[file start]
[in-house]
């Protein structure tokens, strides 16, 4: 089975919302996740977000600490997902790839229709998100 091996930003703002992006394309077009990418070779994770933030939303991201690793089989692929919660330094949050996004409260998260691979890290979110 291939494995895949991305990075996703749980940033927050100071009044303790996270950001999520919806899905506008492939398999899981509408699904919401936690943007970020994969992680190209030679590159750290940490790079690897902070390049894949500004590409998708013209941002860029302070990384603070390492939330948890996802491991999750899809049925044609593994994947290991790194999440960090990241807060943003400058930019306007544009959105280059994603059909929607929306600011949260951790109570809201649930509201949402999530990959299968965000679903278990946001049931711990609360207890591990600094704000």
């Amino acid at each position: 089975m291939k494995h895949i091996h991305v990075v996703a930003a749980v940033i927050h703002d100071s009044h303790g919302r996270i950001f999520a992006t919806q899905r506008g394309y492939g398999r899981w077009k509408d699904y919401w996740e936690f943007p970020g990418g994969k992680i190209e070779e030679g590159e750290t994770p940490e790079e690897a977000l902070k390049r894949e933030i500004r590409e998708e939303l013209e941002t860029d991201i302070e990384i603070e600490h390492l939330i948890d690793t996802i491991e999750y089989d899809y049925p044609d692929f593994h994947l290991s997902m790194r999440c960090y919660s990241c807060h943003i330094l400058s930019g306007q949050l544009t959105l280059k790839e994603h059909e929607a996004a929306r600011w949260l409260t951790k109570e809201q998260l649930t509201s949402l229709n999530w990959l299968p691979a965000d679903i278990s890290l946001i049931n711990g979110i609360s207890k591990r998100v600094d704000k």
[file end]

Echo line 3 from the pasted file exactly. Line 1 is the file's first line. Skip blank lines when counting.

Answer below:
């Amino acid at each position: 089975m291939k494995h895949i091996h991305v990075v996703a930003a749980v940033i927050h703002d100071s009044h303790g919302r996270i950001f999520a992006t919806q899905r506008g394309y492939g398999r899981w077009k509408d699904y919401w996740e936690f943007p970020g990418g994969k992680i190209e070779e030679g590159e750290t994770p940490e790079e690897a977000l902070k390049r894949e933030i500004r590409e998708e939303l013209e941002t860029d991201i302070e990384i603070e600490h390492l939330i948890d690793t996802i491991e999750y089989d899809y049925p044609d692929f593994h994947l290991s997902m790194r999440c960090y919660s990241c807060h943003i330094l400058s930019g306007q949050l544009t959105l280059k790839e994603h059909e929607a996004a929306r600011w949260l409260t951790k109570e809201q998260l649930t509201s949402l229709n999530w990959l299968p691979a965000d679903i278990s890290l946001i049931n711990g979110i609360s207890k591990r998100v600094d704000k």